AVADirect's Clevo W860CU: Mobility 5870 vs. GTX 285Mby Dustin Sklavos on June 3, 2010 11:25 PM EST
Mobile Gaming Showdown
The 4GB of Kingston DDR3 coupled with the second-fastest quad-core in Intel's mobile lineup should ensure an extremely capable showing in our regular benchmarks. What we're really going to be interested in is seeing who winds up with the fastest mobile graphics part, barring the value-adds from vendors. Here's a refresh of the configurations of our review units:
|AVADirect Clevo W860CU Testbed|
Intel Core i7 820QM
(4x1.73GHz, 45nm, 8MB L3, Turbo to 3GHz, 45W)
|Memory||2x2GB DDR3-1333 (Max 2x4GB)|
ATI Mobility Radeon HD 5870 1GB GDDR5
(800 Stream Processors, 750MHz/4GHz Core/RAM clocks)
NVIDIA GeForce GTX 285M 1GB GDDR3
(128 CUDA Cores, 576MHz/1.5GHz/2GHz Core/Shader/RAM clocks)
|Display||15.6" LED Glossy 16:9 1080p (1920x1080)|
|Hard Drive(s)||Corsair 128GB Nova Series SSD|
|Optical Drive||Blu-ray and DVD+/-RW Drive|
|Battery||3-Cell, 12V, 42Wh battery|
|Operating System||Windows 7 Home Premium 64-bit|
$2477.12 (Radeon HD 5870)
$2555.60 (GTX 285M) as configured from AVADirect
These are gaming notebooks, so let's cut straight to the meat and run some gaming tests. For gaming-level hardware, we're going to need settings that really push these GPUs. Mercifully, the W860CU comes with a beautiful 1080p screen that allows us to see just how far these solutions can go. At the top of the line, the GeForce GTX 285M and Mobility Radeon HD 5870 should both produce fluid gameplay at the W860CU's native resolution. We'll also run 1600x900 results to see how dropping down to HD+ affects performance.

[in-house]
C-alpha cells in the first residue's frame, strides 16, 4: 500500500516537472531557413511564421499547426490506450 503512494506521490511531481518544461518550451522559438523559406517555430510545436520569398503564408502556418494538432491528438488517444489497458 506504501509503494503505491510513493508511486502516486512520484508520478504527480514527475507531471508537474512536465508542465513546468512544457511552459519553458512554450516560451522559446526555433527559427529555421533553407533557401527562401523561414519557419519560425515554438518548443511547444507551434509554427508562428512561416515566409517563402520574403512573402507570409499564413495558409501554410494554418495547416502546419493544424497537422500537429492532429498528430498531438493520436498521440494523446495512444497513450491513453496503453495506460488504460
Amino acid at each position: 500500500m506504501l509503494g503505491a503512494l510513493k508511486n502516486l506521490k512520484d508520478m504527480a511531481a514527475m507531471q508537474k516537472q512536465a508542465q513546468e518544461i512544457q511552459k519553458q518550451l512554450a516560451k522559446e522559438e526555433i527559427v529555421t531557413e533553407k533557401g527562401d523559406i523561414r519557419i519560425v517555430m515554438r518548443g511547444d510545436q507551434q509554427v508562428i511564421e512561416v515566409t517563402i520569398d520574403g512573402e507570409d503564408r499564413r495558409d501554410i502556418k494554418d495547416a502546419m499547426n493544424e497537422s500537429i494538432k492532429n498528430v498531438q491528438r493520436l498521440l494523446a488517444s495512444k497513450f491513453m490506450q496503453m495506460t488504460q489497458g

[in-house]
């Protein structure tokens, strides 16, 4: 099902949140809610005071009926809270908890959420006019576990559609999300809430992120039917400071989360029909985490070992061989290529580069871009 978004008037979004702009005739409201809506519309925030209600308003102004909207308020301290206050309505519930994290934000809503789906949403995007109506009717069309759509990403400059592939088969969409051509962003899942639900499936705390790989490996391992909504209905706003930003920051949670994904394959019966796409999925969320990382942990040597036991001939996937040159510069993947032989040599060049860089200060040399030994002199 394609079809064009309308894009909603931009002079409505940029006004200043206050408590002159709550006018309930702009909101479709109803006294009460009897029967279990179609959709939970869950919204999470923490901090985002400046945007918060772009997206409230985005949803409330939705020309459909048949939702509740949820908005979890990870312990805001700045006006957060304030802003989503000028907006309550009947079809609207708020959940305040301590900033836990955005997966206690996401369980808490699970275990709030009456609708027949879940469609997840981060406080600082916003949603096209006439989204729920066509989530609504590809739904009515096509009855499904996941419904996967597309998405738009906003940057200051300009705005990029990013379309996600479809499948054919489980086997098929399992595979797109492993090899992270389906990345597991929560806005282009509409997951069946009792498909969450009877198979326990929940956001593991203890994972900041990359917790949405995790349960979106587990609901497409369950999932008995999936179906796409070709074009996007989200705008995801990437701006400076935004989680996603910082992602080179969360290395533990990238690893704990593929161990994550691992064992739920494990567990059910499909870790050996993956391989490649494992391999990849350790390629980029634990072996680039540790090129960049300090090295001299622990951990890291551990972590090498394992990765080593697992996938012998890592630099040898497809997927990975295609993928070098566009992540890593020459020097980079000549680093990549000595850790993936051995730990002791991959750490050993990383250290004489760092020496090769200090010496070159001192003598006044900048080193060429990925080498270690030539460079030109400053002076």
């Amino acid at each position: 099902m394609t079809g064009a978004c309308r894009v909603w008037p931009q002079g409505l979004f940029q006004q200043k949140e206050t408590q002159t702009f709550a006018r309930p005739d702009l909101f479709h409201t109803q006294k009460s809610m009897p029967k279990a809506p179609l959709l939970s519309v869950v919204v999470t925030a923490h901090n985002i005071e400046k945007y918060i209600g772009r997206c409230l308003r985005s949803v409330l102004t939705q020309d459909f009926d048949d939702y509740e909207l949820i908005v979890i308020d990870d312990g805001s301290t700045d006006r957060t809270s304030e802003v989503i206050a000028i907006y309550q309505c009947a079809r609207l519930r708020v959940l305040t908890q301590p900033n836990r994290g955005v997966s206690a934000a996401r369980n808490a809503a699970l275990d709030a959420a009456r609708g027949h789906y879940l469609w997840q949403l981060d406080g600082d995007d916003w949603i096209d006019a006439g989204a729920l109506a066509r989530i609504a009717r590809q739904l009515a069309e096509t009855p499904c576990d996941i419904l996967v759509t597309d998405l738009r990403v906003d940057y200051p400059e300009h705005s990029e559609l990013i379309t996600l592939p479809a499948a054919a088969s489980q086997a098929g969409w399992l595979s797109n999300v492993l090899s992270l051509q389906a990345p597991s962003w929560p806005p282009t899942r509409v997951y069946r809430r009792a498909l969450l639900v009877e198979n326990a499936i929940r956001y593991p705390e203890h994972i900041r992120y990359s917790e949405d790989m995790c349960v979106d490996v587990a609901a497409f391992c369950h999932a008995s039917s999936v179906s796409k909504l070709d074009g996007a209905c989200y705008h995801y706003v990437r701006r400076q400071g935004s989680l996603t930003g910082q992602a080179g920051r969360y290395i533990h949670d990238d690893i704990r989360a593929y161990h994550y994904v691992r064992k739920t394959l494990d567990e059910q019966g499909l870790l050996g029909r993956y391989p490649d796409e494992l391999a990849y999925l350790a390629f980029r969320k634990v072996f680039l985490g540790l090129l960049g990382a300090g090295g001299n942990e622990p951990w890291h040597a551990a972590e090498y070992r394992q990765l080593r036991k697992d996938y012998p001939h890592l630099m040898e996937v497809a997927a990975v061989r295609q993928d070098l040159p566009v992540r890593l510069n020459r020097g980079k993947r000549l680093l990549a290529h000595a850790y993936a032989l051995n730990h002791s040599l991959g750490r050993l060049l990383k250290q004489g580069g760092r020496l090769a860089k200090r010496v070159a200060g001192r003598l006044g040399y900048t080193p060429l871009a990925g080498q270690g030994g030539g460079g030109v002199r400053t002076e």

We used the built-in benchmarks for every game except Mass Effect 2, which we measured using FRAPS by playing through a section of the game. For games that support DirectX 11, we also ran benchmarks using it on the Mobility 5870 to see if there was a performance benefit or hit.
In every case except for DiRT 2, the Mobility Radeon HD 5870 meets or beats the performance of the GeForce GTX 285M, and in DiRT 2 the 5870 remains perfectly playable even when DirectX 11 is enabled.
Though we average the scores of the four benchmarks in S.T.A.L.K.E.R., it does bear mentioning that while the GTX 285M produced higher numbers in the first three, the 5870 consistently hit 30fps in the Sunshafts benchmark, a feat the 285M could not pull off.
Unfortunately, the news isn't as good as we'd like. Crysis: Warhead still remains the outlier; at “Gamer” settings and 1080p, neither GPU can make it over the 30fps hurdle. A difference between notebook and desktop hardware is expected, but Cypress-based desktop cards can handle Crysis: Warhead at Enthusiast settings at 1080p with performance to spare. These notebook chips are still sitting on the low-end of the last generation's top of the line.
Likewise, one can't help but be underwhelmed by the performance of the Mobility Radeon HD 5870. The performance of NVIDIA's mobile graphics parts has been a sitting target for a long time now, and while the victory is still technically decisive, it's really not the supreme triumph it ought to have been. G92 has been around for a long time now, with NVIDIA resting on its laurels. Anyone hoping AMD's new chip would shock NVIDIA out of its complacency has to be disappointed by these results. Needless to say, GTX 480M shouldn't have too much trouble reclaiming the mobile crown (albeit with higher power requirements that might make it difficult to fit into a 15.6" chassis).